Nestled amongst the trees, rocks, and houses lies the growing school of Sissons. École John Howard Sissons is centrally located in this peaceful, small and community-minded city. École J.H. Sissons school is privileged to accommodate over 347 students in a French Immersion setting from Junior Kindergarten to Grade 5. In addition, ÉJHS is a member of a larger family of schools within Yellowknife Education District No. 1, or simply YK1, which is the title of the school district. Our graduating students go to École William McDonald for Grade 6 to continue their French Immersion studies, a small middle school which is in walking distance of our school. École J.H. Sissons est un centre d’immersion française qui se situe dans une communauté paisible et dynamique de la centre-ville de Yellowknife. Notre école accueille présentement 347 élèves de la pré-maternelle à la cinquième année. École ÉJHS fait partie de la grande famille des écoles à YK1.
HOW ÉCOLE J.H.SISSONS SCHOOL GOT ITS NAME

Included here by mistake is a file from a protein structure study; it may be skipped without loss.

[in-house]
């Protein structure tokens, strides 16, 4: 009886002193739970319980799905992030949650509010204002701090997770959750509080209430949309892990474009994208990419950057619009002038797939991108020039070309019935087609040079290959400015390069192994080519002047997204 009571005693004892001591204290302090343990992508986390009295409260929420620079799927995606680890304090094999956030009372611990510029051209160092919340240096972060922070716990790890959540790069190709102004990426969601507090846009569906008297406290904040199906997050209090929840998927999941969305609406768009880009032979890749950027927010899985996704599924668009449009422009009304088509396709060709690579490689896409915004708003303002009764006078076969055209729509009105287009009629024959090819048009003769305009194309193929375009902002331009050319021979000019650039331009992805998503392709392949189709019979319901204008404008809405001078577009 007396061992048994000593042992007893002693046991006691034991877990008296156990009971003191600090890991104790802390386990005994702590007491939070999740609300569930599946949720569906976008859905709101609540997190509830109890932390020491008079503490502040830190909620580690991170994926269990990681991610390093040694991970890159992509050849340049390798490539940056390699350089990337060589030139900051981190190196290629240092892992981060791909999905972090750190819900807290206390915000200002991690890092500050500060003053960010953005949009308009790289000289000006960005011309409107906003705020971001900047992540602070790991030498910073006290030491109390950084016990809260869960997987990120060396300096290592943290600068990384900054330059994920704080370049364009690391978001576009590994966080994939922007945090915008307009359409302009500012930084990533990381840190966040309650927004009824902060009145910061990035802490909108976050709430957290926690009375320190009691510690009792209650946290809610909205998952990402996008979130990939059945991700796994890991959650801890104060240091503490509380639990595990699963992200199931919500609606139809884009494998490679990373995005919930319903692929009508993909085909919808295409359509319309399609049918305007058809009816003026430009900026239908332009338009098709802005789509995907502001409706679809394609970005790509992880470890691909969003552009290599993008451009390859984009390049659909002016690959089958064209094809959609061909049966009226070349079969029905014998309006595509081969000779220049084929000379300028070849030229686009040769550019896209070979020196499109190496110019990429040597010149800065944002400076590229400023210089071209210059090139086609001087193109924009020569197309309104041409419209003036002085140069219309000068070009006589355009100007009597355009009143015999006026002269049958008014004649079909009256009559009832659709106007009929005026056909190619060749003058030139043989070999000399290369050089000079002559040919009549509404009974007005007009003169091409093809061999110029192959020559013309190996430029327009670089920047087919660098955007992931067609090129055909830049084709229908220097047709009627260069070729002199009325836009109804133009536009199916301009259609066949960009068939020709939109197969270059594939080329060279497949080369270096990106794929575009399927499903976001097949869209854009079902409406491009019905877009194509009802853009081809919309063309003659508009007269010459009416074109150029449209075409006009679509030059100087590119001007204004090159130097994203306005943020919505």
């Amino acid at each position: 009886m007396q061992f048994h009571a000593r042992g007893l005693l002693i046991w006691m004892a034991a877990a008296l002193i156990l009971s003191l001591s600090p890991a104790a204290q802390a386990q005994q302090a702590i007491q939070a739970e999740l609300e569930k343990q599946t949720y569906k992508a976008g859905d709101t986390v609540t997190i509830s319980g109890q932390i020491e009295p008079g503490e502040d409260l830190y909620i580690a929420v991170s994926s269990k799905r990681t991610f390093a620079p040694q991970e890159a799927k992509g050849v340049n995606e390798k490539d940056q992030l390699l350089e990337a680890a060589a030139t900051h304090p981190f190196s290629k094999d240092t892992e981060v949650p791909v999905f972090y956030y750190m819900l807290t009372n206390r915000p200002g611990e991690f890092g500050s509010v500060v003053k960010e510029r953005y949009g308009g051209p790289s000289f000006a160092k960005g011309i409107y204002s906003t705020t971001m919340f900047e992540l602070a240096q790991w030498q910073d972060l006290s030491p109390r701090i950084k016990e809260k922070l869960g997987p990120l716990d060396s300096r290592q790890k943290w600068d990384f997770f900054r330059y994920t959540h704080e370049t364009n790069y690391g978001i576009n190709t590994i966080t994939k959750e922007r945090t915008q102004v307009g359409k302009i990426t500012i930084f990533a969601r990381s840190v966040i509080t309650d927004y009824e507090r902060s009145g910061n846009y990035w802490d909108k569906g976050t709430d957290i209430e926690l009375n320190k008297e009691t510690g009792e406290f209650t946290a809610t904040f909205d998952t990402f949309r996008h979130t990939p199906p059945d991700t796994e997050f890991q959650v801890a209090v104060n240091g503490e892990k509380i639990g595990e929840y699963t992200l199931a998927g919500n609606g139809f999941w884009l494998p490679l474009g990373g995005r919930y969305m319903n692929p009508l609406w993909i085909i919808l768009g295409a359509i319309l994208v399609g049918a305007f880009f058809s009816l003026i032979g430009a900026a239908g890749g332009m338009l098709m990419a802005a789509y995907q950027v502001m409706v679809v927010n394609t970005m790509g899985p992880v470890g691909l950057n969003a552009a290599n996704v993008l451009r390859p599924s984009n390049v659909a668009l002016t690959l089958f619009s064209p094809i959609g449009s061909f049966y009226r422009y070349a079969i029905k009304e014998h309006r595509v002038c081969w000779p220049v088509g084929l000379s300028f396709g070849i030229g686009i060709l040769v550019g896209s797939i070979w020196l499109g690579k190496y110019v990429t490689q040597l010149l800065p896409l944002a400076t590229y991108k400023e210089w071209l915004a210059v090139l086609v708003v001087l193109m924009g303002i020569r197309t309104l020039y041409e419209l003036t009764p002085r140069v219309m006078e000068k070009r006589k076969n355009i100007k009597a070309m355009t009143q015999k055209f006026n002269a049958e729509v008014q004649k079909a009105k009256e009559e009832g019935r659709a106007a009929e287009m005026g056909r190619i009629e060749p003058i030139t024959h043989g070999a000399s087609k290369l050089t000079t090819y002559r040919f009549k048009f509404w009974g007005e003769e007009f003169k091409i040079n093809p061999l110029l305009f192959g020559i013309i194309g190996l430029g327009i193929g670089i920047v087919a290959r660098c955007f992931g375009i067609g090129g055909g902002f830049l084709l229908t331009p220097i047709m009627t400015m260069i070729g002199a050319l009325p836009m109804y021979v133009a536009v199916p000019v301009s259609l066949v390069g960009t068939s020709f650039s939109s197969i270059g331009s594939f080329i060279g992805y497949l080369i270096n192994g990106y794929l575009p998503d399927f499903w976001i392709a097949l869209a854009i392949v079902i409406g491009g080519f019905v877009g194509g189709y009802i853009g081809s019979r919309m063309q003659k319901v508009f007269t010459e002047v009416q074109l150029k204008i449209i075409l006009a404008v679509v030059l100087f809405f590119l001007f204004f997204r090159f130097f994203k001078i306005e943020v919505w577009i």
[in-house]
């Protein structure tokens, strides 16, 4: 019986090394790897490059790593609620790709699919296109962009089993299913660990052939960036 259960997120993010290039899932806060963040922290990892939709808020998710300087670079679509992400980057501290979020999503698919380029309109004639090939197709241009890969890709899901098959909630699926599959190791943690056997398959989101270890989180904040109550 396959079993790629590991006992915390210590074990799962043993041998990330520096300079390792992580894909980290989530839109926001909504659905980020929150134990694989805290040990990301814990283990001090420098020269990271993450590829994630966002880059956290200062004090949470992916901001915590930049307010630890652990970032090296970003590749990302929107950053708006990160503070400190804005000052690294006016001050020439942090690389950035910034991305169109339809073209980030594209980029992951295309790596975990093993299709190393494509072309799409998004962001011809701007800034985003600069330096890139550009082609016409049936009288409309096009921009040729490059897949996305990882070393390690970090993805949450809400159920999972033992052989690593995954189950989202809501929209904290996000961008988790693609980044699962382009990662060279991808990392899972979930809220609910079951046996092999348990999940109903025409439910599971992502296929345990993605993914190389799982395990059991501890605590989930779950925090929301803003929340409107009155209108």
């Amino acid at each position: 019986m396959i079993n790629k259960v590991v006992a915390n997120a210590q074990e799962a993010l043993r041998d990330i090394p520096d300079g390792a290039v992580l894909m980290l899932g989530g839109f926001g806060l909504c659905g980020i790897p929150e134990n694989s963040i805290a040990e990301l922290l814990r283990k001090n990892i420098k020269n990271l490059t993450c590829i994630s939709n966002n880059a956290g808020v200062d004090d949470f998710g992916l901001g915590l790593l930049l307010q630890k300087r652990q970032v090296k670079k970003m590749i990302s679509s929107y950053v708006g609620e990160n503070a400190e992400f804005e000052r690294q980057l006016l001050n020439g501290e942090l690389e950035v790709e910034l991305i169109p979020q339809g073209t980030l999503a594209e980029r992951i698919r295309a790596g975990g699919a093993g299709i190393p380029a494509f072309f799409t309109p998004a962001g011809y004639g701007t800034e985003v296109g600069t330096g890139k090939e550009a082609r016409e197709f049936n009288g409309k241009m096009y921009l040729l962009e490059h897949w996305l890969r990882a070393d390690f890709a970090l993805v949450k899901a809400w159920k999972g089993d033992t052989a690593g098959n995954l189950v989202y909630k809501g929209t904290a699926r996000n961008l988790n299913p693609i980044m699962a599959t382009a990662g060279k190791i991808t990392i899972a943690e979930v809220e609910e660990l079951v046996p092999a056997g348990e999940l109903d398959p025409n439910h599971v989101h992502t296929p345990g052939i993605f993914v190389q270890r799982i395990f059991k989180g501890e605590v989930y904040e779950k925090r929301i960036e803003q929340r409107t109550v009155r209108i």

The École J.H. Sissons School is an elementary school which offers the French immersion program to all students. The school is named for former Supreme Court of the Northwest Territories judge, John Howard Sissons. John Howard Sissons, "Jack," was a lawyer and judge. He was born in Orillia, Ontario July 14, 1892, and he died in Edmonton, Alberta 11 July 1969. As first judge of the Territorial Court of the Northwest Territories (est. 1955), he took "justice to every man's door" by aircraft and dog sled. Sissons practiced law in the Peace River country from 1921 and was Liberal MP for that area 1940-45. He was named a district court judge in southern Alberta in 1946 and was chief judge 1950-55. He traveled 64,000 km in a twice-yearly circuit, holding trials in remote communities. Several of his decisions relating to hunting rights and to native marriage and adoption practices became legal landmarks. His views were not always popular with the bureaucracy, but he became a legend to the native people and was called Ekoktoegee, "the one who listens to things," by the Inuit. He retired in 1966 and wrote his memoirs, Judge of the Far North (1968).